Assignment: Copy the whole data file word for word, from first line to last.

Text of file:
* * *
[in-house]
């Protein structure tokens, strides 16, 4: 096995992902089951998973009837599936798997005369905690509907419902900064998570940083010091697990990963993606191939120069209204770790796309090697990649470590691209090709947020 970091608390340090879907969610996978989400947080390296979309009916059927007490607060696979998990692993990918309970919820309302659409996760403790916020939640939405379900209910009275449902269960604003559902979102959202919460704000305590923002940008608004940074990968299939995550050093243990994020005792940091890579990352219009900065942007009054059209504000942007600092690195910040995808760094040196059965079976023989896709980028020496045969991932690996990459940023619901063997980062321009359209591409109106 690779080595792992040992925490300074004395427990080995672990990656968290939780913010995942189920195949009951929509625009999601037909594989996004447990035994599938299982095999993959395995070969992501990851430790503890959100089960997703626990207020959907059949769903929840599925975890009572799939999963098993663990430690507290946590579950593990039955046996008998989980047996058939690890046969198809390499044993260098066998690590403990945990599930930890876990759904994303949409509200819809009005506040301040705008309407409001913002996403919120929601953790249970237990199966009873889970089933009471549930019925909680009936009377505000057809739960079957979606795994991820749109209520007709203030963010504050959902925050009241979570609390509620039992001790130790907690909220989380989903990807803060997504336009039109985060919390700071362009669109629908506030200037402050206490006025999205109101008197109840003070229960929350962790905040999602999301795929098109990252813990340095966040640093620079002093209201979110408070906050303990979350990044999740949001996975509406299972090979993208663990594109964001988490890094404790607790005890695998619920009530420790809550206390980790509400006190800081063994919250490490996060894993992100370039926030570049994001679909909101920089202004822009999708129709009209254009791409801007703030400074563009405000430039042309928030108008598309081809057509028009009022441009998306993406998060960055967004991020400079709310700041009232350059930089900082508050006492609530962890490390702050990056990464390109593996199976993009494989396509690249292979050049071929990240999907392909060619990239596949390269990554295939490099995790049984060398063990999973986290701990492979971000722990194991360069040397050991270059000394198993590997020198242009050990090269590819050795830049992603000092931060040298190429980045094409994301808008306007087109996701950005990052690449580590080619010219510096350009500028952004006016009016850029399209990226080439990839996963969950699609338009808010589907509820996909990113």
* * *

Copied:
[in-house]
């Protein structure tokens, strides 16, 4: 096995992902089951998973009837599936798997005369905690509907419902900064998570940083010091697990990963993606191939120069209204770790796309090697990649470590691209090709947020 970091608390340090879907969610996978989400947080390296979309009916059927007490607060696979998990692993990918309970919820309302659409996760403790916020939640939405379900209910009275449902269960604003559902979102959202919460704000305590923002940008608004940074990968299939995550050093243990994020005792940091890579990352219009900065942007009054059209504000942007600092690195910040995808760094040196059965079976023989896709980028020496045969991932690996990459940023619901063997980062321009359209591409109106 690779080595792992040992925490300074004395427990080995672990990656968290939780913010995942189920195949009951929509625009999601037909594989996004447990035994599938299982095999993959395995070969992501990851430790503890959100089960997703626990207020959907059949769903929840599925975890009572799939999963098993663990430690507290946590579950593990039955046996008998989980047996058939690890046969198809390499044993260098066998690590403990945990599930930890876990759904994303949409509200819809009005506040301040705008309407409001913002996403919120929601953790249970237990199966009873889970089933009471549930019925909680009936009377505000057809739960079957979606795994991820749109209520007709203030963010504050959902925050009241979570609390509620039992001790130790907690909220989380989903990807803060997504336009039109985060919390700071362009669109629908506030200037402050206490006025999205109101008197109840003070229960929350962790905040999602999301795929098109990252813990340095966040640093620079002093209201979110408070906050303990979350990044999740949001996975509406299972090979993208663990594109964001988490890094404790607790005890695998619920009530420790809550206390980790509400006190800081063994919250490490996060894993992100370039926030570049994001679909909101920089202004822009999708129709009209254009791409801007703030400074563009405000430039042309928030108008598309081809057509028009009022441009998306993406998060960055967004991020400079709310700041009232350059930089900082508050006492609530962890490390702050990056990464390109593996199976993009494989396509690249292979050049071929990240999907392909060619990239596949390269990554295939490099995790049984060398063990999973986290701990492979971000722990194991360069040397050991270059000394198993590997020198242009050990090269590819050795830049992603000092931060040298190429980045094409994301808008306007087109996701950005990052690449580590080619010219510096350009500028952004006016009016850029399209990226080439990839996963969950699609338009808010589907509820996909990113």